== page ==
Different interpretations of collaboration
An example from the world of bricks and mortar
The difficulty in explaining and understanding complex systems, where most analysis is in terms of abstract modelling, is that it often hard to relate the theory to the real world.. This is particularly true with e-business where the rapidly changing environment doesn't allow the use of case histories. The idea of creating an e-business solution that emerges without prior planning; running several solutions simultaneously; collaborative learning without a consensus; these are difficult concepts to visualise without any concrete, real life examples.
Searching for suitable examples and case histories in the world of e-commerce at this time of writing is fraught with difficulties. Bearing in mind that there is a time delay of months, maybe even years, between the writing of this book and the reading of it, makes it almost impossible to find examples that are certain to remain in existence over such extended periods of time. A year or two in this rapidly evolving world of e-business is the equivalent of decades in previous eras.
For this reason, I have to go back to examples taken from the pre Internet world, where although not identical to today's situations, exhibit the same fundamental issues we are dealing with now in the new and uncertain environment of e-business.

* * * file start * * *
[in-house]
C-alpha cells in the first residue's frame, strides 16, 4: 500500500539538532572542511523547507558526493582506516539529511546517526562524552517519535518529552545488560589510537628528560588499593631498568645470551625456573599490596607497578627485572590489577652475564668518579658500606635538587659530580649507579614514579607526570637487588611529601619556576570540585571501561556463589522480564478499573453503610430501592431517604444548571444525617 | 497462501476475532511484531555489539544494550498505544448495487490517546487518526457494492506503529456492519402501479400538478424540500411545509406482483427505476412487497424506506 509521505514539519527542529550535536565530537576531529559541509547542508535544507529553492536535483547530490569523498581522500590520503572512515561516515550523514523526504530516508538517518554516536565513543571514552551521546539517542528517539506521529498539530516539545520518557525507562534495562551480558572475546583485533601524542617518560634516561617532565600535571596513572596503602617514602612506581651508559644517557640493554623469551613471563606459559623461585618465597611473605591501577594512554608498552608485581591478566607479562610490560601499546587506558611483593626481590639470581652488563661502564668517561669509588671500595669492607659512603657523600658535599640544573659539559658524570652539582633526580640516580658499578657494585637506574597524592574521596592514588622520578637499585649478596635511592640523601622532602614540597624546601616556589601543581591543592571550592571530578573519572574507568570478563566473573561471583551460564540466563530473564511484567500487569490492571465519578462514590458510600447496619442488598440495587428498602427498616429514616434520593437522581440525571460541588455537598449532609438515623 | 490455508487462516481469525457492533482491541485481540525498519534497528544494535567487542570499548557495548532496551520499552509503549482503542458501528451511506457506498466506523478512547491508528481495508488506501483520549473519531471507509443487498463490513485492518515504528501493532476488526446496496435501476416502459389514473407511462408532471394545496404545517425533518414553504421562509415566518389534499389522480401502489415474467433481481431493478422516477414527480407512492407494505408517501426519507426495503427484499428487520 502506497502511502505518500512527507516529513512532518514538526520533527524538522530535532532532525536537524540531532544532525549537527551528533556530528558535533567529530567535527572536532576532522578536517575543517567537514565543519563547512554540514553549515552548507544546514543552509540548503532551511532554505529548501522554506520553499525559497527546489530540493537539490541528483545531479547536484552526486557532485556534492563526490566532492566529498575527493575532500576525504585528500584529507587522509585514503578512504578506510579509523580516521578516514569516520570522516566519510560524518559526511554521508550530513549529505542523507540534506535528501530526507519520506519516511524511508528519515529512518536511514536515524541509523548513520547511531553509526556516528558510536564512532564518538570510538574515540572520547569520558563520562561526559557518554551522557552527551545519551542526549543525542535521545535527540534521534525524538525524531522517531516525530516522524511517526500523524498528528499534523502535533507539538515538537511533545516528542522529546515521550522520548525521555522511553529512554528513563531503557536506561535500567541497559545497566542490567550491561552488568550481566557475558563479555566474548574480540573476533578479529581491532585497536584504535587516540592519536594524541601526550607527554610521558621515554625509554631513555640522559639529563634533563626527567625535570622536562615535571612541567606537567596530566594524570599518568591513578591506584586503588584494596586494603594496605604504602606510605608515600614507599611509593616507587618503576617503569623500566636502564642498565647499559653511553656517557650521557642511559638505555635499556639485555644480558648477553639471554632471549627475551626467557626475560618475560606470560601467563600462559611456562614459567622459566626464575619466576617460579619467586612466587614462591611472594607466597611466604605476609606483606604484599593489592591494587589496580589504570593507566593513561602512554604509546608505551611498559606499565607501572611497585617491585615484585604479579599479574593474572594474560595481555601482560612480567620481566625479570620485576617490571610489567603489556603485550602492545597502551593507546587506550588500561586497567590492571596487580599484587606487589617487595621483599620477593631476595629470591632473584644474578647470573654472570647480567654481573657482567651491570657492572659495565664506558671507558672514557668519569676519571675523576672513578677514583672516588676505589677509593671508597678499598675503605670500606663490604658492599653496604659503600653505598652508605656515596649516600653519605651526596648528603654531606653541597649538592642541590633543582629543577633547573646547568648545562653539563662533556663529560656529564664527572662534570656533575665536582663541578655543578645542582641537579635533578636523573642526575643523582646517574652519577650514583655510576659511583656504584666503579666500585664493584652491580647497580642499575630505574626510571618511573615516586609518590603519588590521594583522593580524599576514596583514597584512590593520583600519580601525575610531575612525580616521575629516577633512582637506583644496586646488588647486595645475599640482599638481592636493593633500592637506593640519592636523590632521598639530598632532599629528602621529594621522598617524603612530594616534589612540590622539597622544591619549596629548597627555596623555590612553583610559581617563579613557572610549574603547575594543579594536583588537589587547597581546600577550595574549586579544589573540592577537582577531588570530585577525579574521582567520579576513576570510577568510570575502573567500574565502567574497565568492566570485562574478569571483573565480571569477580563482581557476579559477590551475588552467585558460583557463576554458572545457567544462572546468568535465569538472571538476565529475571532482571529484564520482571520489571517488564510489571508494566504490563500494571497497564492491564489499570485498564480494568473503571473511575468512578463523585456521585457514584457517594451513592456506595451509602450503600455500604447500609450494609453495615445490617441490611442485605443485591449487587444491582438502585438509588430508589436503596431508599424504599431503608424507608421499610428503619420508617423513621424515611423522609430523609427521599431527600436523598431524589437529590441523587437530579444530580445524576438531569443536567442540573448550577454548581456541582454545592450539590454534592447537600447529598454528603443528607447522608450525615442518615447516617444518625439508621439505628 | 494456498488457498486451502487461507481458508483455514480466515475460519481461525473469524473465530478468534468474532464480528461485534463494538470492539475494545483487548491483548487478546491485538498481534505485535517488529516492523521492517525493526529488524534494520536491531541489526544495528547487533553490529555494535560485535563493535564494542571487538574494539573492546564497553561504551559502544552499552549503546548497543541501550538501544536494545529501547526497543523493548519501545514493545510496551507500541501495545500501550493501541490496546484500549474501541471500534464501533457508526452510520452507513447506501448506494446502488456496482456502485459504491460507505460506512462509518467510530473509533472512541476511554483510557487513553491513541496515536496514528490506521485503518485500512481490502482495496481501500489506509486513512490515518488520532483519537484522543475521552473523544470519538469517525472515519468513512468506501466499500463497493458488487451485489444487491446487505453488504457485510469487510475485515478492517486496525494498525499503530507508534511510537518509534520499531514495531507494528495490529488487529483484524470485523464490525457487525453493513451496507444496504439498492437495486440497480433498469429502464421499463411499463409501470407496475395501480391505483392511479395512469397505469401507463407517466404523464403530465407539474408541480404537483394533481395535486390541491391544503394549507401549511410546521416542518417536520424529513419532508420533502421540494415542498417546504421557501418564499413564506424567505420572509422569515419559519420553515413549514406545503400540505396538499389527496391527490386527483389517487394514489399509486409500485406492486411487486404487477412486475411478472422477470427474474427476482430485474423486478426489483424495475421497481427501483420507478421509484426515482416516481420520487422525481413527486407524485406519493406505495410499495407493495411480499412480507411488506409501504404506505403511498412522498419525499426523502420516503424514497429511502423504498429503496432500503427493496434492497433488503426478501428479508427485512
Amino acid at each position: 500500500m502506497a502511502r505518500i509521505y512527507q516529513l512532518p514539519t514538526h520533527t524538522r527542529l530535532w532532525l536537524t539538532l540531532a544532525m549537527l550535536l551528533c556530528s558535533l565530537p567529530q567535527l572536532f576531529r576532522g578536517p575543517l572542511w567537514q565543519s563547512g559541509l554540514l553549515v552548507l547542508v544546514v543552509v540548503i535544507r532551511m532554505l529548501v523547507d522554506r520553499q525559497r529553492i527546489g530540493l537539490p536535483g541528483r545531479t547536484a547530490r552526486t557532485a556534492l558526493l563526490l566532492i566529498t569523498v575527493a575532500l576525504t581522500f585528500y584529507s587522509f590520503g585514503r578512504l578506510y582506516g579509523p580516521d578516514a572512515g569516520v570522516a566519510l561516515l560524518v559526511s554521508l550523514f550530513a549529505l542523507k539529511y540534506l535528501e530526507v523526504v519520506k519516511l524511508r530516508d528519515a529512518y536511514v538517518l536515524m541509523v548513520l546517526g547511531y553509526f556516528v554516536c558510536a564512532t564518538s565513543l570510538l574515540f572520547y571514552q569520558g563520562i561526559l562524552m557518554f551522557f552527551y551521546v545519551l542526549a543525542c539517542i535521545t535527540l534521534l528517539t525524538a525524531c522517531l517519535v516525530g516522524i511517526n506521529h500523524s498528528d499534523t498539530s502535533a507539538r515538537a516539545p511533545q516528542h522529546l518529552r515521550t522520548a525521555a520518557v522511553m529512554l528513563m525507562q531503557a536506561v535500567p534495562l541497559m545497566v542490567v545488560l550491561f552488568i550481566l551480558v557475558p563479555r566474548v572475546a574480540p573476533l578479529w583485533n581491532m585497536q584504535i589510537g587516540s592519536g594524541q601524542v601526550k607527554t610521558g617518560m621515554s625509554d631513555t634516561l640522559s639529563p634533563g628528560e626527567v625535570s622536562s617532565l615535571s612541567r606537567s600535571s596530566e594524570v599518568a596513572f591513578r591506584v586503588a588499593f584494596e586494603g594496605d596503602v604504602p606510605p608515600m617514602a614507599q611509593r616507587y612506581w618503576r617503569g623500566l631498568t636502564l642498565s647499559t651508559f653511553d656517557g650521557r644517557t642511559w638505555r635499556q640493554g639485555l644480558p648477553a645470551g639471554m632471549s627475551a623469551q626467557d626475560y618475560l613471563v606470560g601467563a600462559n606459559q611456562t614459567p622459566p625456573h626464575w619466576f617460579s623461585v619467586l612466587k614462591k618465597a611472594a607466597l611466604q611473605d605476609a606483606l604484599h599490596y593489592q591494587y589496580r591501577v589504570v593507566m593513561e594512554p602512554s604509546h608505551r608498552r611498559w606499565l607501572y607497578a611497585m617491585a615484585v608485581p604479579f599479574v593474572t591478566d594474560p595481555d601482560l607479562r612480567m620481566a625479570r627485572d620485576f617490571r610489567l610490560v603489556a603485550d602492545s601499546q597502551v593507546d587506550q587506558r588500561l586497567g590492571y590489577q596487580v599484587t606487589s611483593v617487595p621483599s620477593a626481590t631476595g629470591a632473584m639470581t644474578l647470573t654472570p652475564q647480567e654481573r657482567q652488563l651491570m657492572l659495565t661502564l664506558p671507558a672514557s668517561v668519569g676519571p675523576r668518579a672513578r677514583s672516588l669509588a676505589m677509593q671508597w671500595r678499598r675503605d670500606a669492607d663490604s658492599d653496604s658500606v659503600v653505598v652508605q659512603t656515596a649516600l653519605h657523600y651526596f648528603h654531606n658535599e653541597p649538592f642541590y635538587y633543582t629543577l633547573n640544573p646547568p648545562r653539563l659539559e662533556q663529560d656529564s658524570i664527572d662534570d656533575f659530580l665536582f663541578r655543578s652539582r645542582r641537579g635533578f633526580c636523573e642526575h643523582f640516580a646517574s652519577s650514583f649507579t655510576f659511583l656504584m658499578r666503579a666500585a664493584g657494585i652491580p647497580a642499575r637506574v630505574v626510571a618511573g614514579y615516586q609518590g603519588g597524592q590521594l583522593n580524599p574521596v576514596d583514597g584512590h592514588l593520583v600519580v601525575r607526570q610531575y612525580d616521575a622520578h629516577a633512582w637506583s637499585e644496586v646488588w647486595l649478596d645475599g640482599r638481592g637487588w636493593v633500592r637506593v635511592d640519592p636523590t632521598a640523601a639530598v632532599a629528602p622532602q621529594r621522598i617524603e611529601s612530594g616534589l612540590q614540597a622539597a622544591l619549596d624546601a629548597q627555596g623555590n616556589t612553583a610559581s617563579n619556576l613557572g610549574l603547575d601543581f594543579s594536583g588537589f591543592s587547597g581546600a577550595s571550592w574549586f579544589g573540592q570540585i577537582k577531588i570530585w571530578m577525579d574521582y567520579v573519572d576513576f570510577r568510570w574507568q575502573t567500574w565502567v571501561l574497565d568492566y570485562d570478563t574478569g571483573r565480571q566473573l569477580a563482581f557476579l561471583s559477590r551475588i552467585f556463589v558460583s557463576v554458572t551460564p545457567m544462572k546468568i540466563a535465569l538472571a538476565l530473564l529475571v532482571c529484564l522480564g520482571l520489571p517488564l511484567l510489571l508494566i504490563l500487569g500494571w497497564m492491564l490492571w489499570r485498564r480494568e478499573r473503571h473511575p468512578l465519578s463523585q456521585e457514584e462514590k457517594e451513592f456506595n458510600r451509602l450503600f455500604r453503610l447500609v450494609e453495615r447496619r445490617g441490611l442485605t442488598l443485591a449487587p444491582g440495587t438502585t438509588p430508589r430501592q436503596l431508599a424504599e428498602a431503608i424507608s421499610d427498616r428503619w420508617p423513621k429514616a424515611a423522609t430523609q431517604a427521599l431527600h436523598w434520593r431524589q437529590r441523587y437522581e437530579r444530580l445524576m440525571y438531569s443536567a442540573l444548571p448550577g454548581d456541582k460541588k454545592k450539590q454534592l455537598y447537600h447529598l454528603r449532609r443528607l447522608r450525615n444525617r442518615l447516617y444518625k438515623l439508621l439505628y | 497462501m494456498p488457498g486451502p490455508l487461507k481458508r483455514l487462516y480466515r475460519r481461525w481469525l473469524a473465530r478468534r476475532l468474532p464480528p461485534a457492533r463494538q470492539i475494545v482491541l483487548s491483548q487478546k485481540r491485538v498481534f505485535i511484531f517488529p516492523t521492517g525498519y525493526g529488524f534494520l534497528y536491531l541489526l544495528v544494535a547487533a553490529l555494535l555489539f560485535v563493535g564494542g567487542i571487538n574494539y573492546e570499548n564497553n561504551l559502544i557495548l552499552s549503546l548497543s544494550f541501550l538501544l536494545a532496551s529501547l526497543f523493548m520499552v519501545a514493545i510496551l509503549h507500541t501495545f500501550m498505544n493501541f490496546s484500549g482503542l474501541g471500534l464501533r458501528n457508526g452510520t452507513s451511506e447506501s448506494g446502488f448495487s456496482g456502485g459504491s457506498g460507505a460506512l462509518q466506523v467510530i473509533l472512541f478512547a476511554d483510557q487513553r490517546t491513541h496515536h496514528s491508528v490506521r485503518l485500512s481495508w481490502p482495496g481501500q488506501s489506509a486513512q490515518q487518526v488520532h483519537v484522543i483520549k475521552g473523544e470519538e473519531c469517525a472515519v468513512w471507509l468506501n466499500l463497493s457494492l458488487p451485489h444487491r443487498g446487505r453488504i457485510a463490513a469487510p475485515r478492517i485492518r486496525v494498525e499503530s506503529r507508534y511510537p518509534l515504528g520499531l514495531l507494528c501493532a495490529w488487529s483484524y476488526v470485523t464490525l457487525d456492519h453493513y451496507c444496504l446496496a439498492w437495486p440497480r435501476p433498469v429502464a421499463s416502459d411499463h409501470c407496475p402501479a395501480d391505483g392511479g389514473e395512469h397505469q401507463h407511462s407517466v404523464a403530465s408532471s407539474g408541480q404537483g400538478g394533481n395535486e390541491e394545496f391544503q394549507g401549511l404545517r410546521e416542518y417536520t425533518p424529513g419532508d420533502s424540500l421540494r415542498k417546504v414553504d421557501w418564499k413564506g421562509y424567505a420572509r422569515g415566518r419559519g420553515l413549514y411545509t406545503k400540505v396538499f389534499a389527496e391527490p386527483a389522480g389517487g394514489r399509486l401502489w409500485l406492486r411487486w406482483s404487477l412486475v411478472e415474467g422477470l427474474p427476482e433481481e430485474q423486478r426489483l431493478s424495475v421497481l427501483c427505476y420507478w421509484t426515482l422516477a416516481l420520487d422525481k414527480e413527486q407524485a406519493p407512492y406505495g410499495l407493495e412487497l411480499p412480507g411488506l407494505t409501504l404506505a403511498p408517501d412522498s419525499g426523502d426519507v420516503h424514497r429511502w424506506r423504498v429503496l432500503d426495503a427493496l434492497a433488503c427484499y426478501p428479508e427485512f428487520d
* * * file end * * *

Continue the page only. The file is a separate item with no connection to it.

The world of fashion is such an environment, very similar to that which exists in the world of e-commerce today. It is an environment of continuous and unpredictable change. Advanced stock planning is not an option and the whole industry is geared to watching market trends and responding rapidly to any change.
Large companies can deal with this situation more easily than small companies because they can offset misdirections by spreading risk over a larger number of different fashion styles, quickly repeating on lines that are selling and putting the slow lines into an end of season sale to recover some of the cost. For smaller companies, the risk is greater because there is less chance to spread the risk, but, they have the advantage that they are more adaptable and can respond quicker to radical new changes in fashion
During the 1980's, I made the mistake of putting all my eggs in one basket. I'd had an initial success with a range of female fashions, which suddenly put me into a higher league where I could open many in-store concessions spread around the country. Filled with the rush of success, I plunged headlong into this newly discovered world of apparently unlimited wealth.